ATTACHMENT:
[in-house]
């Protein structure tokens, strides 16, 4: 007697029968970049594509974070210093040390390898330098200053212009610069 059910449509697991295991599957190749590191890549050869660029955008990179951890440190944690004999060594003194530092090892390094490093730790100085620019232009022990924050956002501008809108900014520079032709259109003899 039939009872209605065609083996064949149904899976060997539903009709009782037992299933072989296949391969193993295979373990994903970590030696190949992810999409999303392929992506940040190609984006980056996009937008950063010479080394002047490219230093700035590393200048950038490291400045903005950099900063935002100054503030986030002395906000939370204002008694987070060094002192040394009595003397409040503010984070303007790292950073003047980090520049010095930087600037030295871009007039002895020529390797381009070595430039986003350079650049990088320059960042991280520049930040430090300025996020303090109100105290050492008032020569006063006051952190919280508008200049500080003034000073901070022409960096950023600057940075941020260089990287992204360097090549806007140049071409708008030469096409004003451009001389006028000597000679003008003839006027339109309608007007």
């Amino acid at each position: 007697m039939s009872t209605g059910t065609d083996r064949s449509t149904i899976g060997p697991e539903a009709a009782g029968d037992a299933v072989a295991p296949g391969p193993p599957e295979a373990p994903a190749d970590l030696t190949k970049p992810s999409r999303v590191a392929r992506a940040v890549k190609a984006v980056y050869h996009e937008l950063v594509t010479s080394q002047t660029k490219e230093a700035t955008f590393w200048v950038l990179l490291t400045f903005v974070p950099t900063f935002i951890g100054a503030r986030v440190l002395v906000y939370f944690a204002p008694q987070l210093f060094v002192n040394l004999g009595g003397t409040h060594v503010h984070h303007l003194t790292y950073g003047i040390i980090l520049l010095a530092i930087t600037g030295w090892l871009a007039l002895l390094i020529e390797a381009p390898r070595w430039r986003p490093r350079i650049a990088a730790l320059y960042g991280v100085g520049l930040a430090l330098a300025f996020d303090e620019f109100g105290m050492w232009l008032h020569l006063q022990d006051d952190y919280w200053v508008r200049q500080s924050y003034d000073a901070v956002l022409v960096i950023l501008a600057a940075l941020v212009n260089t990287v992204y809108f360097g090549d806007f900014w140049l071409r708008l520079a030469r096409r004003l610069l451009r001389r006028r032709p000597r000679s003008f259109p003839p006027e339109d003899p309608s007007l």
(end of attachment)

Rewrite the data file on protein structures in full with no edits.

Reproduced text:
[in-house]
């Protein structure tokens, strides 16, 4: 007697029968970049594509974070210093040390390898330098200053212009610069 059910449509697991295991599957190749590191890549050869660029955008990179951890440190944690004999060594003194530092090892390094490093730790100085620019232009022990924050956002501008809108900014520079032709259109003899 039939009872209605065609083996064949149904899976060997539903009709009782037992299933072989296949391969193993295979373990994903970590030696190949992810999409999303392929992506940040190609984006980056996009937008950063010479080394002047490219230093700035590393200048950038490291400045903005950099900063935002100054503030986030002395906000939370204002008694987070060094002192040394009595003397409040503010984070303007790292950073003047980090520049010095930087600037030295871009007039002895020529390797381009070595430039986003350079650049990088320059960042991280520049930040430090300025996020303090109100105290050492008032020569006063006051952190919280508008200049500080003034000073901070022409960096950023600057940075941020260089990287992204360097090549806007140049071409708008030469096409004003451009001389006028000597000679003008003839006027339109309608007007």
């Amino acid at each position: 007697m039939s009872t209605g059910t065609d083996r064949s449509t149904i899976g060997p697991e539903a009709a009782g029968d037992a299933v072989a295991p296949g391969p193993p599957e295979a373990p994903a190749d970590l030696t190949k970049p992810s999409r999303v590191a392929r992506a940040v890549k190609a984006v980056y050869h996009e937008l950063v594509t010479s080394q002047t660029k490219e230093a700035t955008f590393w200048v950038l990179l490291t400045f903005v974070p950099t900063f935002i951890g100054a503030r986030v440190l002395v906000y939370f944690a204002p008694q987070l210093f060094v002192n040394l004999g009595g003397t409040h060594v503010h984070h303007l003194t790292y950073g003047i040390i980090l520049l010095a530092i930087t600037g030295w090892l871009a007039l002895l390094i020529e390797a381009p390898r070595w430039r986003p490093r350079i650049a990088a730790l320059y960042g991280v100085g520049l930040a430090l330098a300025f996020d303090e620019f109100g105290m050492w232009l008032h020569l006063q022990d006051d952190y919280w200053v508008r200049q500080s924050y003034d000073a901070v956002l022409v960096i950023l501008a600057a940075l941020v212009n260089t990287v992204y809108f360097g090549d806007f900014w140049l071409r708008l520079a030469r096409r004003l610069l451009r001389r006028r032709p000597r000679s003008f259109p003839p006027e339109d003899p309608s007007l």